Late Night starts off a little pat and corny, as it rushes a bit through the introduction of its characters, late night talk show host Katherine Newbury delivering a monologue on her show to an audience laughing plenty, even though the monologue jokes aren’t actually all that funny. Within about five minutes, however, we find Katherine in her writers’ room exclusively full of white guys who treats with either dismissiveness or contempt, and then things get genuinely funny, and remain fairly consistently so through the rest of the movie.
The jokes in Late Night are always best when part of the banter between the show staff, the actual writing they do that we see Katherine perform never quite as good. Thankfully this movie takes place mostly behind the scenes, in a fantasy world where Katherine Newbury is a female contemporary to late night talk show titans like Jay Leno or David Letterman — neither of whom are ever named; we just know that Katherine has been doing the show since 1991, and has won a ton of Emmys for it.
One neat trick, among many, of Mindy Kaling’s script is that it presents a world in which a woman star talk show host is believable, even though no such thing has ever actually happened. If it did, though, it’s easy to see it looking like this, with a white English woman filling the role as a casually cruel perfectionist who doesn’t even realize how little she herself cares for other women.
Emma Thompson is perfectly cast in this role, giving it unique nuance that makes it difficult to imagine anyone else doing it. Pairing her with Kaling, who also stars, doesn’t seem like the most intuitive choice at first, but they have real chemistry together. Of course it doesn’t hurt that Kaling herself has charisma to spare.
Her script, though, is what truly drives Late Night’s undeniably winning sensibility, because Kaling’s Molly Patel so clearly loves television, and that is a clear extension of Kaling herself. Late Night somehow manages to be the least offensive movie to anyone while also acheiving everything it aspires to, which is simply to be a light, entertaining story that touches on industry issues — lack of diversity, sexism — without ever coming even close to being judgmental of the people working in it. In this universe, anyone benefiting from systemic problems is doing so unwittingly.
It’s a smart move from the standpoint of a light comedy, as it acknowledges industry (and cultural) challenges without ever getting mired in it. There’s a certain unbridled joy to Mindy Kaling in particular, which she infuses into all her work. They way she writes her characters — and the way Nisha Ganatra directs the actors playing them — you can’t help but find ways to root for them all, privileged background or not.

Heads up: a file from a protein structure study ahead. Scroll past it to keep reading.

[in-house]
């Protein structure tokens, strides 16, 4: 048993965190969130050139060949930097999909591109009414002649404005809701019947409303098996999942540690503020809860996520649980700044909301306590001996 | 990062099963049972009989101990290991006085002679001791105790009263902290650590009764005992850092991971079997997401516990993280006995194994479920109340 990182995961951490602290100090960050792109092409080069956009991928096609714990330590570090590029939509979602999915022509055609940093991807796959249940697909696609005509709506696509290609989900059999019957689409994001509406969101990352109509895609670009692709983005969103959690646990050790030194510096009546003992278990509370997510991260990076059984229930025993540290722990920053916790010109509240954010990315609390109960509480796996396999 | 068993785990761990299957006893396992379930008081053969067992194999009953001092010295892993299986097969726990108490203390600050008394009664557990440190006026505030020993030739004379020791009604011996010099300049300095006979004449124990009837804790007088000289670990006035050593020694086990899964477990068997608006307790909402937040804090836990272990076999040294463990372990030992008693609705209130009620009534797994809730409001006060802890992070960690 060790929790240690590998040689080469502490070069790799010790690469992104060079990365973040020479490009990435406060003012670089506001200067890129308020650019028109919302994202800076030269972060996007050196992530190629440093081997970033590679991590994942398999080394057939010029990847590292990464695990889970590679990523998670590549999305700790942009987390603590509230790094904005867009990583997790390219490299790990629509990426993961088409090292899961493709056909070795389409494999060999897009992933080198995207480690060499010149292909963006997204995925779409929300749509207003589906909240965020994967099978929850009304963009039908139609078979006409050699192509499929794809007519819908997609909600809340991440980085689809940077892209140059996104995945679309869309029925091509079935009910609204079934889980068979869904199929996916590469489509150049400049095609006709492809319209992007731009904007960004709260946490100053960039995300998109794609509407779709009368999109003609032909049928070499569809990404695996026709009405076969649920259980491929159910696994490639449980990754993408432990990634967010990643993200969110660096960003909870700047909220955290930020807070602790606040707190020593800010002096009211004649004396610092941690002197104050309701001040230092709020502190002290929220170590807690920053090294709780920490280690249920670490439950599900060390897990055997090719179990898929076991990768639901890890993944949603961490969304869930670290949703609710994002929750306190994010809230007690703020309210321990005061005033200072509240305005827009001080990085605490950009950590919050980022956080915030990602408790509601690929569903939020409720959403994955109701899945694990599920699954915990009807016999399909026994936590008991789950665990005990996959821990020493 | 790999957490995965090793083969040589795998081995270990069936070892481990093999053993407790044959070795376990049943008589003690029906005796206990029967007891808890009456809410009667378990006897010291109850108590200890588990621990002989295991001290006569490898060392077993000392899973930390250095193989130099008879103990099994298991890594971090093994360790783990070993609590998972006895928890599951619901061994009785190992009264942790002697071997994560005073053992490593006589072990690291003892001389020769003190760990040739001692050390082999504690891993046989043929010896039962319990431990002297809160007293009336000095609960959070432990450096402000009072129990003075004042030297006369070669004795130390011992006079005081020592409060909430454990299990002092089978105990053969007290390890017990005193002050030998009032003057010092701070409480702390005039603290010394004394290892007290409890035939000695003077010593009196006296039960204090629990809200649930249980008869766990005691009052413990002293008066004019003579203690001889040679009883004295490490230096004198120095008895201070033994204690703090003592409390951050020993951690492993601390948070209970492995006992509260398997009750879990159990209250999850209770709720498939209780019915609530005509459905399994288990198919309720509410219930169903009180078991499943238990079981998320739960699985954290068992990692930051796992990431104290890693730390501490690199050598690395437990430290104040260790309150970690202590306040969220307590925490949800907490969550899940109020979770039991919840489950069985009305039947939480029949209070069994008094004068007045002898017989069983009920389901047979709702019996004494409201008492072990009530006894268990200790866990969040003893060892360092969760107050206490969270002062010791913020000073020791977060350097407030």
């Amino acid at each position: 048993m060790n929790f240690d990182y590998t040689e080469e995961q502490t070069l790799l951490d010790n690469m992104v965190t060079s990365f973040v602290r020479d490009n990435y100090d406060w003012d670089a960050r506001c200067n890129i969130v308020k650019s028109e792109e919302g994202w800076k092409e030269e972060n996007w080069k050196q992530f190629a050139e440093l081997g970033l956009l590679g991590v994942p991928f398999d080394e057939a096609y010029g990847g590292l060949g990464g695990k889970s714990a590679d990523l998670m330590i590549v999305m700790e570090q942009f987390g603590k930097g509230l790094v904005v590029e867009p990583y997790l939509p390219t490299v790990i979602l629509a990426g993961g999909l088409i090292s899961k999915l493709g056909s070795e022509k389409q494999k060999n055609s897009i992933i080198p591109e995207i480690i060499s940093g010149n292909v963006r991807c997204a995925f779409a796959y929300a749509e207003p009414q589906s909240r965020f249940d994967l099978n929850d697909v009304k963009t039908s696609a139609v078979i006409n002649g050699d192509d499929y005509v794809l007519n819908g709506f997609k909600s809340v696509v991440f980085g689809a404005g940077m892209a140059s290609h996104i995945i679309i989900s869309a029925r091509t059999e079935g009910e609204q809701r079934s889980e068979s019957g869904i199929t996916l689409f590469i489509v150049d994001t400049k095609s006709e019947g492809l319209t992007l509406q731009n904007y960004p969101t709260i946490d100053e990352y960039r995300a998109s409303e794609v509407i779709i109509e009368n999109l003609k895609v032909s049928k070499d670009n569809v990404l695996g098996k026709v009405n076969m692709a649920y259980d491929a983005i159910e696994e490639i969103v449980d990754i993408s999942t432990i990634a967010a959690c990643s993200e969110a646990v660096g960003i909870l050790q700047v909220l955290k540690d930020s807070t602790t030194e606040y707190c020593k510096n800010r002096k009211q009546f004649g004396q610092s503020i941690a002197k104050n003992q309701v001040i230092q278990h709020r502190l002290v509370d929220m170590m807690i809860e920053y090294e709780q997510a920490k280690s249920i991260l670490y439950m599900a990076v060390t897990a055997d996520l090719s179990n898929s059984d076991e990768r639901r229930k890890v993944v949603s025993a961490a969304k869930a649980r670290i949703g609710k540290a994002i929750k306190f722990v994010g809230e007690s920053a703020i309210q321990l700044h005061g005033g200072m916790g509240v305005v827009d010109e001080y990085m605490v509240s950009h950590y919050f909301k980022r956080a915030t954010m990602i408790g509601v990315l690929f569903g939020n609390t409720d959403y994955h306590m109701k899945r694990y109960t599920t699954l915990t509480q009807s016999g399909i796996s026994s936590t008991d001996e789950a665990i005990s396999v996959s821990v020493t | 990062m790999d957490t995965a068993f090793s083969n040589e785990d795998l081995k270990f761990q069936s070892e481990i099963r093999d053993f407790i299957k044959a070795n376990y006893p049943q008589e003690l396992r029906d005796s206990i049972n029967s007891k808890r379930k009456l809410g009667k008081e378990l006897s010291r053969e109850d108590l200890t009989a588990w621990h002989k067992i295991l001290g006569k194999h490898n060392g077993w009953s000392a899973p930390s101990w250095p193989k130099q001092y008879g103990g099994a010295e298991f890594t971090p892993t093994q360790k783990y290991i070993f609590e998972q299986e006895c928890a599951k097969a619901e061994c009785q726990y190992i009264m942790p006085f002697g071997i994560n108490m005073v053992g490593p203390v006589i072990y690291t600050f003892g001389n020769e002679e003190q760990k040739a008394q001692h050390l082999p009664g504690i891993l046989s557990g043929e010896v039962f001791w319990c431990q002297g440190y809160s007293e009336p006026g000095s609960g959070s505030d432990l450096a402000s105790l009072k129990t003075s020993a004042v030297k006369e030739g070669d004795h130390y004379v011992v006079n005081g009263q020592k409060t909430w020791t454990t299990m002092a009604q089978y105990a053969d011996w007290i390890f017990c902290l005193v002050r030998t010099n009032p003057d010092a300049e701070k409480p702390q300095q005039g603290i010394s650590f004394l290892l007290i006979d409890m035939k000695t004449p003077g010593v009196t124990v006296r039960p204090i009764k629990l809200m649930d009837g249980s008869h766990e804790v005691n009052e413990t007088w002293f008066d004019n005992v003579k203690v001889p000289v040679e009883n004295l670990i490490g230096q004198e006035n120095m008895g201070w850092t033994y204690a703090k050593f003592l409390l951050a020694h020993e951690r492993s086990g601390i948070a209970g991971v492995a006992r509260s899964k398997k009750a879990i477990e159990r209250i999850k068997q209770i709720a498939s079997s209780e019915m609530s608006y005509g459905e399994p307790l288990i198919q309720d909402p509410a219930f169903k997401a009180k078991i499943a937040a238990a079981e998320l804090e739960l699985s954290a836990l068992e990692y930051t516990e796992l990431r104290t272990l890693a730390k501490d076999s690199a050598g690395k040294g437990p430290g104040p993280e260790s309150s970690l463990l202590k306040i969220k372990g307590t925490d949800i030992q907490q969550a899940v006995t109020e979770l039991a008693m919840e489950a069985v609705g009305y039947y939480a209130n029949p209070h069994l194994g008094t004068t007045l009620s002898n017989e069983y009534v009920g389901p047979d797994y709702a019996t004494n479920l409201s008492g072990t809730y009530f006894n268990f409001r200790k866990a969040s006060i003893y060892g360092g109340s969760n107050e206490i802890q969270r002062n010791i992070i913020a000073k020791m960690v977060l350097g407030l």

There are moments where the amount of detail thrown into the story does feel a little overdone, and certain moments are almost distracting in their oversimplifications. There is no real romantic element to this story, although it gits hinted at in a way that feels it would be better either fleshed out more or done away with altogether. The overall charm of the story, and especially the performances of Kaling and Thompson (who has never been better), more than make up for it.
I wish more could have been done with John Lithgow as Katherine’s ailing but supportive husband, and even Amy Ryan as the network president planning to cancel the show, both of whom do great with what little they’re given. You can’t have everything. The ensemble supporting cast is large enough just with the guys in the writers’ room, which includes Denis O’Hare, Hugh Dancy, Reid Scott, and John Early, not to mention Ike Barinholtz as the boorish comedian presented as Katherine’s potential replacement. There’s some irony to a movie so much about female voices rounding out its cast with so many white men, but even more satisfaction to the two leads being women who get a combined majority of the lines and screen time.
Far more importantly, and as always with comedies, this movie made me laugh — and if a movie is being sold as a comedy, that’s what it should do. Mindy Kaling has a unique comic sensibility, and Emma Thompson a unique comic voice. Late Night didn’t just make me chuckle consistently, as is far more common with most “comedies.” It genuinely made me laugh at a pretty consistent clip, with clever and sophisticated humor that could easily fall flat in lesser hands. It’s just plain a lot of fun, with a large cast of characters who are all enjoyable to be around. I genuinely can’t imagine anyone not enjoying this movie.